Understanding what the person could have in mind:
this shows that you are empathic and also that you comprehend the individual’s perspective. The more you are able to connect to what they’re not saying and the more you can eliminate the barriers between you and them. They’ll like you since you can relate to their struggles or pain.
People get caught up in their daily issues of managing children, colleagues, problems, and issues that have to be resolved. They’re usually overwhelmed and stressed. Simple compliments like mentioning their hair or an item of clothing, or the shoes they wear and stating that they’ve got beautiful shoes. It’s essential to be genuine and demonstrate that you were aware. Do not say that they look great when they’re looking awful. It’s not authentic. People love compliments. They are the reason Maya Angelou said, “people will forget what you’ve said, but they’ll remember how they felt.”
Touch that is appropriate:
For this one requires you to know how to read people’s personalities. I’m a natural toucher, and this means that I frequently embrace my clients whenever I’m working with them, and that’s how I work; however, I also know that I must remain silent. If you are able to discern people’s personalities and are able to make a soft touch on their sleeves can help them feel instantly connected to them. For instance, when I coach someone, and they win, I always shake their hands. This increases the mood, and the personalization of the experience is amplified.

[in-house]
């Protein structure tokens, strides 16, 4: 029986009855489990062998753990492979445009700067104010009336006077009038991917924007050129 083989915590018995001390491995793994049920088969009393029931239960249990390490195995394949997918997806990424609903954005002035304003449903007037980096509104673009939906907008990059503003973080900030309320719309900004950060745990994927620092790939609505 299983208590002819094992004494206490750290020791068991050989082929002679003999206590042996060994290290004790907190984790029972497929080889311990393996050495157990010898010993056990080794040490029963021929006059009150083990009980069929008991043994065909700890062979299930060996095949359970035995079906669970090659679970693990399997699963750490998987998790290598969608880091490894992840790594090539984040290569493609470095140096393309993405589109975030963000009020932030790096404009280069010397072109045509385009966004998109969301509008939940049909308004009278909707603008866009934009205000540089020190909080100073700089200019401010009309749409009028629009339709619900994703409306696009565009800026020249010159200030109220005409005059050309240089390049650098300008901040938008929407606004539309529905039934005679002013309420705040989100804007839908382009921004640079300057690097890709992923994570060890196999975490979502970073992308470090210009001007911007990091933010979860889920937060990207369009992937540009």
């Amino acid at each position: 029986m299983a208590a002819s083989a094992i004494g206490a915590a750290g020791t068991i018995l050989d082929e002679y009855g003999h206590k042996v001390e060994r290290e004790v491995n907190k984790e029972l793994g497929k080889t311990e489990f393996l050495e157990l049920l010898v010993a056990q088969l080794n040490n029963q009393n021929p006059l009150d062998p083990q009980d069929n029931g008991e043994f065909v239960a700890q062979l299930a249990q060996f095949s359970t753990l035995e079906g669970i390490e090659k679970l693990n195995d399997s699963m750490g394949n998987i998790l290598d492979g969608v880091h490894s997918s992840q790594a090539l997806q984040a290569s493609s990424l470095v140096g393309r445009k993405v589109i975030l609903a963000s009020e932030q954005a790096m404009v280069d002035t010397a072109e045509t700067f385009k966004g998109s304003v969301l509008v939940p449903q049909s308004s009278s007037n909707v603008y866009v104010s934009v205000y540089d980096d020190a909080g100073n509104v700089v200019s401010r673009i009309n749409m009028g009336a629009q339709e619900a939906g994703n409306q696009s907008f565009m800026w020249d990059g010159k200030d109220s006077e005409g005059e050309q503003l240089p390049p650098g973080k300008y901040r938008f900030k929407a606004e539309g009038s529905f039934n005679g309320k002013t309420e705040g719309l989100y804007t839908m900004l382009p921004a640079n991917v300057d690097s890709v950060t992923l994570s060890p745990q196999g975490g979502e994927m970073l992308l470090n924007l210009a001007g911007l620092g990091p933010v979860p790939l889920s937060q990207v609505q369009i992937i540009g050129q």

Smile. I know it sounds easy. Did you know that your smile is a good predictor of the length of your life? Whatever country you’re from or what language you speak, a smile can be seen through the entire world and spreads. If you were to write down the number of times you smile throughout every day, how many would you get?
Direct eye contact builds trust quickly. Looking away or down can make the person think that you’re not at all interested in what they’re saying. When they speak, look at them in the eyes. If you keep eye contact during the time you speak, it will keep them interested as well as more likely to listen to the words you spoke of.
*Lighten up: I mentioned seven tips, but there’s an additional bonus! Banter or laughing and not doing yourself a disservice will add a lot of volumes. Jennifer Hawkins showed this when she was walking down the catwalk wearing her gorgeous Bora Couture skirt, and it was ripped off. Instead of blaming either the designers or event organizers, she just laughed and said: “Geez, I wish I had better pants on.” Her popularity factor was up in the single observation.
These actions aren’t about fake or untrue to any extent. The essence of likability is to make the impression that it’s less about your personality and more about the person. If you can take the time to look, observe and listen, you’ll be amazed at how much more you’ll be able to influence the results you’re hoping for.
I would love to hear your thoughts of you…
Jane Anderson works with Thought Leaders, Trusted Advisors, CEO, and experts to improve their lead generation and expand their business.
Her blog has been ranked as one of the top 25 brands’ blogs worldwide. She is among the twelve LinkedIn influential Small Business Ambassadors from Australia. She is also the host of Jane Anderson’s Brand You Show. Jane Anderson Brand You Show.